DAY IN THE LIFE: JUSTIN MOORE, JLM PLUMB’N’GASFIT

Plumbing is not always considered the most glamourous of jobs, but for someone who isn’t afraid to get his hands dirty, it does more than pays the bills.

Ten years ago, Justin Moore worked in printing. However, he decided to move on to something “recession-proof”.

Today, Justin is the proud owner and manager of JLM Plumb’N’Gasfit, and together with his what he says is his “ultra-reliable” Isuzu NLR 45-150 Servicepack X, he’s busy solving plumbing problems throughout the north-eastern suburbs of Melbourne.

Justin chats with us about his job and the impact of COVID-19 on his business.

How has the COVID pandemic affected the plumbing trade?

The effect on the plumbing industry probably isn‘t as significant as the impact COVID-19 has had on other industries because trades have never really shut down. If people keep eating and drinking, plumbers are forever going to be in work—that’s the simplest way of looking at it.

How have the shutdowns and distancing measures impacted your business specifically?

We got busier, which has been a silver lining. I’ve spent the last few years building a decent reputation to make sure that in the event of a downturn, we’d still have work to a certain degree. Because of those hard yards, we’re still in demand so people want to use us.

With many people being homebound, I think they’ve also started noticing problems. Also, this could partly be due to the recent wet weather in Melbourne—just by coincidence—as wetter weather just means more leaky roofs and blocked drains.

It’s gotten so busy, I’ve even had to put on more blokes, so that’s there are five of us now—we’ve been pretty fortunate.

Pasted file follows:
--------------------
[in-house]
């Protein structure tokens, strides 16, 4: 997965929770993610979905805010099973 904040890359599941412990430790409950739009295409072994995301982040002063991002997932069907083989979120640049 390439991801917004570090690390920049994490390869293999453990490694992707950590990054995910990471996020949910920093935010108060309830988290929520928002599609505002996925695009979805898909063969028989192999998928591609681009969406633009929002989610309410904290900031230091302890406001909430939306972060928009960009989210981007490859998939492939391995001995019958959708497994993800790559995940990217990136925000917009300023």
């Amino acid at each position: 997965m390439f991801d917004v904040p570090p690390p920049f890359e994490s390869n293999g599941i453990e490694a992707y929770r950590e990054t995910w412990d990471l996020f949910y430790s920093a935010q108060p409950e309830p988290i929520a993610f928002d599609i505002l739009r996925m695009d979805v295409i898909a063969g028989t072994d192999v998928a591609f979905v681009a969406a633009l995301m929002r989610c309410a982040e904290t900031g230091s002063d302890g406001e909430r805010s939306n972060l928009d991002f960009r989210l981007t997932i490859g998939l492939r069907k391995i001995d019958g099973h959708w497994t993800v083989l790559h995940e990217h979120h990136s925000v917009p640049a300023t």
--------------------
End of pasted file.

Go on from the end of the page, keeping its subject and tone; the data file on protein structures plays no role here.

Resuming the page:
Working in an essential industry keeps us going, so I was able to retain all my employees and keep plodding along.

What does your average workday look like at the moment?

I get around to anywhere between four and eight jobs in a day. In the morning, I usually go and set the boys up at a job and quote it.

From there, I’ll probably go and sort blocked drains, because most days I’ve got at least one or two. Then I’ll be on the phone organising work, ordering materials, getting everyone else set up for the rest of the week, and then I’ll probably go do another emergency job, or liaise with customers or something like that.

We’ve also got some community projects on the go, so I‘ve been busy organising that to keep it on schedule.

What about social distancing? How has that affected your day-to-day?

I try to be on my own as much as I can. Sometimes my apprentice is with me, and in that scenario, we’re sitting at the farthest points we can in the truck.

I wouldn‘t want him sitting right next to me anyway, because that’ll be a bit weird even in a three-seater truck if the two of us just sat directly next to each other.

When I show up at a customer’s place, I’d usually walk up, shake the customer’s hand and have a chat to them inside their home. That’s not happening anymore. Now we stay outside if possible. We try to minimise actual contact with customers, so we’re only going inside when we really have to. I also get the boys to follow the recommended guidelines so we don’t put ourselves or our customers at risk.

Any advice for newbies interested in the plumbing trade?

It can be a dirty job and it’s not very glamorous, but if you do things right, it can certainly pay well. It’s also rewarding and enjoyable. Every day you’re going to solve different problems and you’re moving around doing different things, so there’s plenty of variety. I wouldn’t do anything else!

For some expert advice on insulating your business during the COVID-19 pandemic, check out our blog with Senior Business Advisor, Chris Downie.

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